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Effects of an RTG power source on neutron spectroscopy measurements on the martian surface.

Description: A continuing goal of Mars science is to identify the exact locations of near-surface water and/or hydrated minerals using in situ measurements. Recent data from the Mars Odyssey mission has used both neutron and gamma-ray spectroscopy to measure large amounts of water ice near both polar regions . Furthermore, these data have also determined that in the mid-latitude regions, there likely exist relatively large amounts of hydrogen (-4-7 equivalent H2O wt.%), although it is not certain in which form this hydrogen exists . While these are exciting results, one drawback of these measurements is that they are averaged over a large (-400 km) footp ri nt and do not reflect any small (<1 km) inhomogenieties in hydrogen abundance that likely exist on the Martian surface. For any future in situ mission (e g, Mars Smart Lander (MSL)) that seeks to measure and characterize nearsurface H 2O, especially in the mid-latitude regions, is will be necessary to know th e locati ons of the H20.
Date: January 1, 2003
Creator: Lawrence, David J. (David Jeffery),; Elphic, R. C. (Richard C.) & Wiens, R. C. (Roger C.)
Partner: UNT Libraries Government Documents Department

Development of an ultracompact neutron spectrometer for identifying near-surface water on mars.

Description: One of the major goals of the Mars science program is to identify exact locations of near-surface water or hydrated minerals on Mars. Evidence is mounting that Mars may have contemporary near-surface groundwater activity. Though very water-poor by terrestrial igneous standards, the SNC meteorivtes were found to contain evaporite minerals suggestive of groundwater activity within the past 1.3 Ga. More recently, the Mars Surveyor camera recorded images of geologically young seepage and outflow channels attributed to liquid water. The sources of these channels were suggested to be only a few hundred meters or less below the surface. If these channels are truly geologically young, thinly buried ice may still exist at the termination of these channels.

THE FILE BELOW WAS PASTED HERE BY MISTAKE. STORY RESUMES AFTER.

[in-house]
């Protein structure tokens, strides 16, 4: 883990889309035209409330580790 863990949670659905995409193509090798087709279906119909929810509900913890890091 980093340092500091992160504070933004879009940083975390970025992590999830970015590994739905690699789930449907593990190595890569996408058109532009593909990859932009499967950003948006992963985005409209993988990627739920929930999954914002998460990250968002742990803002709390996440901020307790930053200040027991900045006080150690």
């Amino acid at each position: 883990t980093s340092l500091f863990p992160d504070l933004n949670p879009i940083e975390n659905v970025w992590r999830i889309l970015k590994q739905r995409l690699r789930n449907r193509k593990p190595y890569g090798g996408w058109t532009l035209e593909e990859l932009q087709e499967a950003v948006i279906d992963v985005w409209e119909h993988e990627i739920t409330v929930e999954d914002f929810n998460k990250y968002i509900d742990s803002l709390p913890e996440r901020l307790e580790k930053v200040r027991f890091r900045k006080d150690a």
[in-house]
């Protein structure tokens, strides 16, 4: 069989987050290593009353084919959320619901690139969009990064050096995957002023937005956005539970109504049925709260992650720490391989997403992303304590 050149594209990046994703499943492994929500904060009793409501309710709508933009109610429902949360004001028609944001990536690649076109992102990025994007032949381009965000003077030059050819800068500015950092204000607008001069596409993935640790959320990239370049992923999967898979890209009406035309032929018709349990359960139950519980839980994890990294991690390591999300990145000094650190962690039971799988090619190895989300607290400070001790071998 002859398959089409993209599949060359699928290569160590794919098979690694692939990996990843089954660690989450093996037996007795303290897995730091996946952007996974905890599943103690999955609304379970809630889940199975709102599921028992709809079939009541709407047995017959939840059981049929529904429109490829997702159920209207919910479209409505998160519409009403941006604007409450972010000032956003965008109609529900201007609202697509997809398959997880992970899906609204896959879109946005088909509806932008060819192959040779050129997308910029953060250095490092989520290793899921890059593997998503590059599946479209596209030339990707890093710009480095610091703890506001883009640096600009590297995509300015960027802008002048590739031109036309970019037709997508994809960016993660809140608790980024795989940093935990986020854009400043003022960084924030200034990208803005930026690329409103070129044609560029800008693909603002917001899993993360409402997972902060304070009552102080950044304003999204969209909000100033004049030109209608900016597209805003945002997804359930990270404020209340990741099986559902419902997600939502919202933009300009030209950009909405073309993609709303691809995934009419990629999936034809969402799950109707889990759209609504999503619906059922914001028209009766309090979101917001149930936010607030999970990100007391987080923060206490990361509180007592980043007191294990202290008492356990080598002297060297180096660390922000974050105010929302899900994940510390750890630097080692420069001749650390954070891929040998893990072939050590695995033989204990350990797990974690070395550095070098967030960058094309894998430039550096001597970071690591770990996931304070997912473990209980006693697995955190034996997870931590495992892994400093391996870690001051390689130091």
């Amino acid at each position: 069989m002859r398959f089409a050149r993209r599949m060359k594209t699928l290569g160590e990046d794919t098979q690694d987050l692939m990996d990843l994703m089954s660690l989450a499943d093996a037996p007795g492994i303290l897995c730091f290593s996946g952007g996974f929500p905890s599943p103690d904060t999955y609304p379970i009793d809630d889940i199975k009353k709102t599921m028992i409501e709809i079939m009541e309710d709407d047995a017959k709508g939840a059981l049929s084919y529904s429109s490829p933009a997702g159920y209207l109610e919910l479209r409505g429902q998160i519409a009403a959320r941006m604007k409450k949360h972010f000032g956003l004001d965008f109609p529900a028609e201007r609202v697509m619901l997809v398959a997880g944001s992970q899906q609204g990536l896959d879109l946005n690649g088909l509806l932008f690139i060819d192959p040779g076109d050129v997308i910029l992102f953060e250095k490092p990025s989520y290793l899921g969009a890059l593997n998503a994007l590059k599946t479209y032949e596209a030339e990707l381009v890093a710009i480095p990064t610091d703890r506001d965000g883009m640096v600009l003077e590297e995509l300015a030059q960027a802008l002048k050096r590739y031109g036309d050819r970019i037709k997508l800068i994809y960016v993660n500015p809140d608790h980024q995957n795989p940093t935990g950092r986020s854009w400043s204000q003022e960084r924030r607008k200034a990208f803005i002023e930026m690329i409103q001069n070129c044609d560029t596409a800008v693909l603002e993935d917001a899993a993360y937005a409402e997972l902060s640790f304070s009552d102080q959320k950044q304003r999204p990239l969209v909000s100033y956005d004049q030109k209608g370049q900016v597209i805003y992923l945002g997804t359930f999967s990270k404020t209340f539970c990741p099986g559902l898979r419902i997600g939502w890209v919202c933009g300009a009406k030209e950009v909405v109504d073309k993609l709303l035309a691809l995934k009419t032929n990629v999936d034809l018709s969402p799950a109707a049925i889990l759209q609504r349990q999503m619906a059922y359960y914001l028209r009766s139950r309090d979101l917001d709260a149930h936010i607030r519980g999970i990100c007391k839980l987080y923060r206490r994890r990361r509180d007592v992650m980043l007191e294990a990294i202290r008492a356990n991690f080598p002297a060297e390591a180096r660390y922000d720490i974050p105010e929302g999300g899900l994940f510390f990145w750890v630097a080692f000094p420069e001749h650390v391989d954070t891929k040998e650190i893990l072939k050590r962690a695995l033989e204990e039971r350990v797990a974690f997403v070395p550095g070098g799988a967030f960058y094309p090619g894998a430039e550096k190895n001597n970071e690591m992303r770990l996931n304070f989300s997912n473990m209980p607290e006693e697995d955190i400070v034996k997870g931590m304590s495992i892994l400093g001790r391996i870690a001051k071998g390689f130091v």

Date: January 1, 2001
Creator: Lawrence, David J. (David Jeffery); Wiens, R. C. (Roger C.); Moore, K. R. (Kurt R.) & Prettyman, T. H. (Thomas H.)
Partner: UNT Libraries Government Documents Department

Development and testing of laser-induced breakdown spectroscopy for the Mars Rover Program : elemental analysis at stand-off distances

Description: One of the most Fundamental pieces of information about any planetary body is the elemental cornposition of its surface materials. The Viking Martian landers employed XRF (x-ray fluorescence) and the MER rovers are carrying APXS (alpha-proton x-ray spectrometer) instruments upgraded from that used on the Pathfinder rover to supply elemental composition information for soils and rocks for which direct contact is possible. These in-situ analyses require that the lander or rover be in contact with the sample
Date: January 1, 2003
Creator: Cremers, D. A. (David A.); Wiens, R. C. (Roger C.); Arp, Z. A. (Zane A.); Harris, R. D. (Ronny D.) & Maurice, S. (Sylvestre)
Partner: UNT Libraries Government Documents Department

Characteristics of stand-off detection of geological samples at MARS atmospheric pressure using laser-induced breakdown spectroscopy (LIBS).

Description: LIBS has been proposed as a new method for stand-off detection of geological samples for use on landers and rovers to Mars and studies are on-going to determine capabilities. Because of the severe size, weight, ruggedness and power requirements for space instrumentation and the need to maximize scientific return, it is important to benchmark capabilities with parameters representative of compact instrumentation likely to be used in a flight instrument. Some of these issues are addressed here.